Drug therapies: Antimotility drugs include loperamide and codeine phosphate. Both drugs act against intestinal motility, and it has been shown that the ileotomy output reduces by 20%-30%[31]. Loperamide is preferred over codeine phosphate because it is not addictive. Loperamide can be prescribed at 4 mg/d to 16 mg/d, while codeine phosphate can be prescribed at 15 mg/d to 60 mg/d, and the effect becomes greater if both are taken together[31,41,50].

Antisecretory drugs include H2 antagonists and proton pump inhibitors that reduce gastric acid secretion. The somatostatin analog, octreotide, reduces gastric and pancreaticobiliary secretions and delays gastric emptying and small-bowel transit. Antisecretory drugs may be used when the stomal output exceeds 2 L/d, but octreotide is not preferred because the proton pump is as effective as octreotide in reducing the stomal output[29,31,41].

Hypomagnesemia in patients with HOS is caused by the chelation of magnesium with unabsorbed fatty acids and increased magnesium secretion due to secondary hyperaldosteronism[50] and reduced absorption of fatty acids. Magnesium is preferably supplemented orally; however, it can be slowly administered intravenously to avoid a flushing sensation.

Stoma closure: HOS may persist in 5.0%-15% of the affected patients until the stoma is reversed[29,35]. Stoma closure is planned for patients who do not respond to non-surgical conservative treatment. In a study, patients with readmission due to dehydration underwent stoma closure earlier than those without readmission[33]. Ihnát et al[5] reported that 3.8% of patients with DI underwent acute surgery for HOS.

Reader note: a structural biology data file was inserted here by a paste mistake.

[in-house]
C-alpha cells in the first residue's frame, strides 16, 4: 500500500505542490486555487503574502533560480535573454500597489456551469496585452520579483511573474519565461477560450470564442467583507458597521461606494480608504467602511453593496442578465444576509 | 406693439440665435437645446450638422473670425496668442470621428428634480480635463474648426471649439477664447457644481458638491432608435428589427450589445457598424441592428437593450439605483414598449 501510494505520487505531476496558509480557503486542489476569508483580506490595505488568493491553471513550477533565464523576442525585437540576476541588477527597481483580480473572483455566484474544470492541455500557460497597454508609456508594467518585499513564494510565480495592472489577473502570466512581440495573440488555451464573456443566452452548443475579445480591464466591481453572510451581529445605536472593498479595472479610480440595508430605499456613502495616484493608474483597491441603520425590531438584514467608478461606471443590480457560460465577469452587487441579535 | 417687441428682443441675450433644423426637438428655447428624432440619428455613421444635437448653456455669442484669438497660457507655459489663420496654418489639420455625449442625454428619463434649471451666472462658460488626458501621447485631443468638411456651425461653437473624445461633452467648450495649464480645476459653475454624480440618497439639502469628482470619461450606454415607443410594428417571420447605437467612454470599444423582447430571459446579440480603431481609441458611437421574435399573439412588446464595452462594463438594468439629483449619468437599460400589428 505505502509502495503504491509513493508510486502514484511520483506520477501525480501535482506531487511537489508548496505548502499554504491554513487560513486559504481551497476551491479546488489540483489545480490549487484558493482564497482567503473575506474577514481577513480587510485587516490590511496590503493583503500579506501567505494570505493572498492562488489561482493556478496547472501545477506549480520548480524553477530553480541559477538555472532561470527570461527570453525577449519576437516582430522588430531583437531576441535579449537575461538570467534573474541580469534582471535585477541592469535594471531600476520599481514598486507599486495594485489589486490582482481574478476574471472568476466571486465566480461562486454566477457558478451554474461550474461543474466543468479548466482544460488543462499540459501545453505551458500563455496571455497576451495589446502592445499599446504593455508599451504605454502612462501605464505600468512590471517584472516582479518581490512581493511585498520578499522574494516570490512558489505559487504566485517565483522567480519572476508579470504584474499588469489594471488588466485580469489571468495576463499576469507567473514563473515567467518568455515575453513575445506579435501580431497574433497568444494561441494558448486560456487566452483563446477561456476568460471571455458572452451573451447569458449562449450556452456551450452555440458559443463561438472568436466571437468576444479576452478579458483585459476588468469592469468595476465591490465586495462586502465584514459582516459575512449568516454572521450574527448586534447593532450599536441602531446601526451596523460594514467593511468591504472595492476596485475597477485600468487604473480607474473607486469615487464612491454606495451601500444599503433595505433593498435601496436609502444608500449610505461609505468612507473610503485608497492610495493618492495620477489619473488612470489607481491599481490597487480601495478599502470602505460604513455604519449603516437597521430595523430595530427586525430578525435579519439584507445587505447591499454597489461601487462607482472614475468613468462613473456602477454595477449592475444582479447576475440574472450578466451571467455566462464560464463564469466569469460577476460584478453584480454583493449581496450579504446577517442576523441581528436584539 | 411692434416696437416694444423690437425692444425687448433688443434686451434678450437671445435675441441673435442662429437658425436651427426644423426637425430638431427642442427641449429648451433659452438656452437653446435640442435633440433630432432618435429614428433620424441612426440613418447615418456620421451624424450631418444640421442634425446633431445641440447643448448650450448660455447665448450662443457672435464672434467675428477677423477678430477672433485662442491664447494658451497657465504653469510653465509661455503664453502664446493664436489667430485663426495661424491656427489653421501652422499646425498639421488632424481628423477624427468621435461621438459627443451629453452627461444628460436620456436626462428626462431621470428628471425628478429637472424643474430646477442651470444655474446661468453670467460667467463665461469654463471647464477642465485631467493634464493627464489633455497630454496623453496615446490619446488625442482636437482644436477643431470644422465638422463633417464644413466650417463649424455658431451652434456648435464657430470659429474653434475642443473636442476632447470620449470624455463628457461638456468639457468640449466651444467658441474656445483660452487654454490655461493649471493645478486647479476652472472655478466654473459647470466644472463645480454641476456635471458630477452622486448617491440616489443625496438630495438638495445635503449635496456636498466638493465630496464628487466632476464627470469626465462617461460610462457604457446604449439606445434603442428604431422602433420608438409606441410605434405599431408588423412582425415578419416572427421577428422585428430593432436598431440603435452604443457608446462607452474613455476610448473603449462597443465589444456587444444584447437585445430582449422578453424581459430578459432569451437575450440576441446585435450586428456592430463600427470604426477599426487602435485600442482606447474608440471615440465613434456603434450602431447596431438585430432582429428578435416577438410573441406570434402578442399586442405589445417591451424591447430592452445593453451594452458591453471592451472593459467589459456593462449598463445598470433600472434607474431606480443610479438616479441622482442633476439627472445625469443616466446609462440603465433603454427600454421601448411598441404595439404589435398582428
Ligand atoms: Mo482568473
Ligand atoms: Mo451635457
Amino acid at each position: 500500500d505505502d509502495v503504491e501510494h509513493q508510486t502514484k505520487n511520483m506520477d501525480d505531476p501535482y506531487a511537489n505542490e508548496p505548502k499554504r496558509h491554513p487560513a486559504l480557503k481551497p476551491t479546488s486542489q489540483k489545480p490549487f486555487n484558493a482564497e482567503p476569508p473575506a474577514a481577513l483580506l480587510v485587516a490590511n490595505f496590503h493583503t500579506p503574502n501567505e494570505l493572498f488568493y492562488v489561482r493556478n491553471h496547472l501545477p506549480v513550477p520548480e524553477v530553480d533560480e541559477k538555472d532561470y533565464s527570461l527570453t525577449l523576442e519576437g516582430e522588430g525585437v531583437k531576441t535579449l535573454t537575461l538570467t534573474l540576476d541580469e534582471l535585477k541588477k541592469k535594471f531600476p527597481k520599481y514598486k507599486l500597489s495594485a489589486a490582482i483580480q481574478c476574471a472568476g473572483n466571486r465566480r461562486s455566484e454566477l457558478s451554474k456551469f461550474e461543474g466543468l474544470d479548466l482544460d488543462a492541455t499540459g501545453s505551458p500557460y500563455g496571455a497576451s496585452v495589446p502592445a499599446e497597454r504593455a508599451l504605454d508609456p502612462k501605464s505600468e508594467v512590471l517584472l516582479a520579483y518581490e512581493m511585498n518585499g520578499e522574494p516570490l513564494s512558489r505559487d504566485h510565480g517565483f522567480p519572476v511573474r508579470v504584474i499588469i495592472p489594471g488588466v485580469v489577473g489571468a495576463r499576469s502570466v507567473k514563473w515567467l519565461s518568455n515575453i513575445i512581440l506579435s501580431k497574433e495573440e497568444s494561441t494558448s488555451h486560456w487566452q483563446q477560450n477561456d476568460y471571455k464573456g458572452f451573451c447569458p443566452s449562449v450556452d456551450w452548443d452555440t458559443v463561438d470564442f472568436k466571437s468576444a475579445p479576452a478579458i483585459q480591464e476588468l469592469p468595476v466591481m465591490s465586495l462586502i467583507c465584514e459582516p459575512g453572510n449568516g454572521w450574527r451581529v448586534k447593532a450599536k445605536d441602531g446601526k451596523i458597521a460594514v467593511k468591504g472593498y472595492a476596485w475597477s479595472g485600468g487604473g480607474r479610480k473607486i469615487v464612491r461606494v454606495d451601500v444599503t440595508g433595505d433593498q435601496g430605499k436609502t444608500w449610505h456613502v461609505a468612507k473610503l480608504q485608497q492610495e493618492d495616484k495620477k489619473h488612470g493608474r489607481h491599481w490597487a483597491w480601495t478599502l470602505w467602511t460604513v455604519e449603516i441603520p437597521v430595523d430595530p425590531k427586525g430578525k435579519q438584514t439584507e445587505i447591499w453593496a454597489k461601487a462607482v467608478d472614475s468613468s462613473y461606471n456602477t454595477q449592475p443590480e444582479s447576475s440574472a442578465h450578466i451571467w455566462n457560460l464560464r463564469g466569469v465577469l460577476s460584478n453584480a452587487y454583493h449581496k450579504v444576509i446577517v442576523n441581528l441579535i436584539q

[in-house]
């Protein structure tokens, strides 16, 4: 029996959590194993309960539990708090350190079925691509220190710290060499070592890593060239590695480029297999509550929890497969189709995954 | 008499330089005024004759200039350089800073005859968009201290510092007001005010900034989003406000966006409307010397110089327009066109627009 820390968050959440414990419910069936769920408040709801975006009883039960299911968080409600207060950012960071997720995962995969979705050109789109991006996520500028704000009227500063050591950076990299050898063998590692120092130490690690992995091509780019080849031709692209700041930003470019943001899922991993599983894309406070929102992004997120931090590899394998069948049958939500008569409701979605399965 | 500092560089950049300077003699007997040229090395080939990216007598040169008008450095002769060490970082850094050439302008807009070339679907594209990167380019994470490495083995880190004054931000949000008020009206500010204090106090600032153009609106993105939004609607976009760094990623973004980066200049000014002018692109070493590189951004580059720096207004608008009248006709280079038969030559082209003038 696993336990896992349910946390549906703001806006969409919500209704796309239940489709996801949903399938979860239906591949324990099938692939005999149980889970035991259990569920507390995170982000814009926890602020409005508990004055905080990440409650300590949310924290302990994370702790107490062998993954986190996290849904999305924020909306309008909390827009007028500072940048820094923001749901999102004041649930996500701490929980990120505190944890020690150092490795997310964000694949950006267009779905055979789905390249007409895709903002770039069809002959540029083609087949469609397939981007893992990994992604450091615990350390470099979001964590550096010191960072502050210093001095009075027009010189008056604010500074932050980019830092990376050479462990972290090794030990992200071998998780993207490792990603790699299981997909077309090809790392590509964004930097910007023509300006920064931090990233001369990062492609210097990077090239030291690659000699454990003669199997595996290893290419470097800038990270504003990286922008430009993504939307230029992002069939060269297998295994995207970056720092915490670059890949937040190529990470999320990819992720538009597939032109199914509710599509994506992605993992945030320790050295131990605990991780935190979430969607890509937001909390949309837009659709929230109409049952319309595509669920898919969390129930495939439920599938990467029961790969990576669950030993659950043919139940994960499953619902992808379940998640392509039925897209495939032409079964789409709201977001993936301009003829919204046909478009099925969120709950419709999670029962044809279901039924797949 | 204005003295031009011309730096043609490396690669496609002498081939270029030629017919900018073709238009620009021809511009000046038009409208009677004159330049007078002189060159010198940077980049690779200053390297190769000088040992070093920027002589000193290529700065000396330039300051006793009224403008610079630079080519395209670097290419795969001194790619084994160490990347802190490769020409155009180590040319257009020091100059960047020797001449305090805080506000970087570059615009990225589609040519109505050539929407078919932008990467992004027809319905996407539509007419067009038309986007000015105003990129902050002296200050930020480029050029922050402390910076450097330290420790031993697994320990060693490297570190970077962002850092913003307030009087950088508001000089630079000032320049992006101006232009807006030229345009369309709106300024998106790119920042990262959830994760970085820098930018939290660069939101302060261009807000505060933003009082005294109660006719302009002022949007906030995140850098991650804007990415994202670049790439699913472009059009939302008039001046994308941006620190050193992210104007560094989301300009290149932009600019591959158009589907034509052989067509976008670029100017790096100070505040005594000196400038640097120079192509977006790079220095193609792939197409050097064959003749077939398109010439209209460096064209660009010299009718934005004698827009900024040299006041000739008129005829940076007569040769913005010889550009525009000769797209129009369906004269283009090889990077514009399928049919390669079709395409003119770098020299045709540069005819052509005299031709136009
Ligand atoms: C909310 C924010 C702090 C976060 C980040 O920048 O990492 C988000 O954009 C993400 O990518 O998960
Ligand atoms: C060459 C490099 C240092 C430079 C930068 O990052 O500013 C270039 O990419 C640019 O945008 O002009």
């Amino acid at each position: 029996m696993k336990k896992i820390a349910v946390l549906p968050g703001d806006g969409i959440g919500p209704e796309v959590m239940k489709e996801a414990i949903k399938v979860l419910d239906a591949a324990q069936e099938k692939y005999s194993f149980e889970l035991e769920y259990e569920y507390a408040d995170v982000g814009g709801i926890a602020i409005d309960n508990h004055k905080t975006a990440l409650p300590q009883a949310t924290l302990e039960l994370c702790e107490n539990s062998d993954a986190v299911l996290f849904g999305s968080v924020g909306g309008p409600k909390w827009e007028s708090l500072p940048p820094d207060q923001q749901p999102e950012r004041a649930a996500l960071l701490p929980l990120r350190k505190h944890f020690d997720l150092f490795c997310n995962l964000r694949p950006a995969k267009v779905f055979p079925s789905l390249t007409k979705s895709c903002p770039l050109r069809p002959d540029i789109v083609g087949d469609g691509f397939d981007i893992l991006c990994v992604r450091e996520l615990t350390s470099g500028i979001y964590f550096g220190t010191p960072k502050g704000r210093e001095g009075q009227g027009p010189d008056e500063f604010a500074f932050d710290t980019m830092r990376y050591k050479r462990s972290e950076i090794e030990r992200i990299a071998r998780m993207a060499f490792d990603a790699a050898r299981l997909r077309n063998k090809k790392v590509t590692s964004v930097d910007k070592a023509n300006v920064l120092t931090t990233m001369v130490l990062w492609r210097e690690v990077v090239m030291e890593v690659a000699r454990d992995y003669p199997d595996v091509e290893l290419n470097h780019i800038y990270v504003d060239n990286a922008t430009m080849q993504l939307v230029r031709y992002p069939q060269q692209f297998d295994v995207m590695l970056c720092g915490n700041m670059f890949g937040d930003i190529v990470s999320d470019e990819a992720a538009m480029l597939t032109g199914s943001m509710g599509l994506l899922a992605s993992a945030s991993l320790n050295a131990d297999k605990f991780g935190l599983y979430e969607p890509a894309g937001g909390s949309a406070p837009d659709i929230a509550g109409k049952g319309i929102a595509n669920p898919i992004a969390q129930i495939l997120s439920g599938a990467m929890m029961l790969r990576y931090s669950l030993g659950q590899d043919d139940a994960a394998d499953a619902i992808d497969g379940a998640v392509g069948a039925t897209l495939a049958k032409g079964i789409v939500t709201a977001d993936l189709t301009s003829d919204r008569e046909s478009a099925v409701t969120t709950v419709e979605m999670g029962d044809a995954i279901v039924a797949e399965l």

Prevention

Intensive monitoring and surveillance programs have been proposed recently. Most protocols consist of preoperative patient education, in-hospital monitoring and intervention protocols, post-discharge hospital visits, and surveillance using telephone or telemedicine platforms[51-54]. For example, Shaffer et al[54] proposed a pilot program for outpatient follow-ups using regular visits and telephone interviews. The triggers of intervention included tachycardia with > 100 beats/min, ileostomy output > 1200 mL/d, major changes in weight, fever, nausea, poor oral intake, dry mouth, and low urinary output. The response by the team included an assessment of the basic metabolic profile, intravenous hydration at home, and phone calls to the doctor’s office. This program successfully reduced the incidence of readmission from 21% to 8.7% and the cost of readmission by more than 80%.

These intense programs have been mostly successful in decreasing readmissions for dehydration (15%-21% before intervention vs 5.0%-8.8% after intervention)[52-54]; however, a conflicting result has also been reported, where the program failed to decrease readmissions for dehydration (8.2% vs 5.9%) despite obtaining better phone follow-up and an increase in outpatient intravenous fluid in the intervention group[51].

LIMITATIONS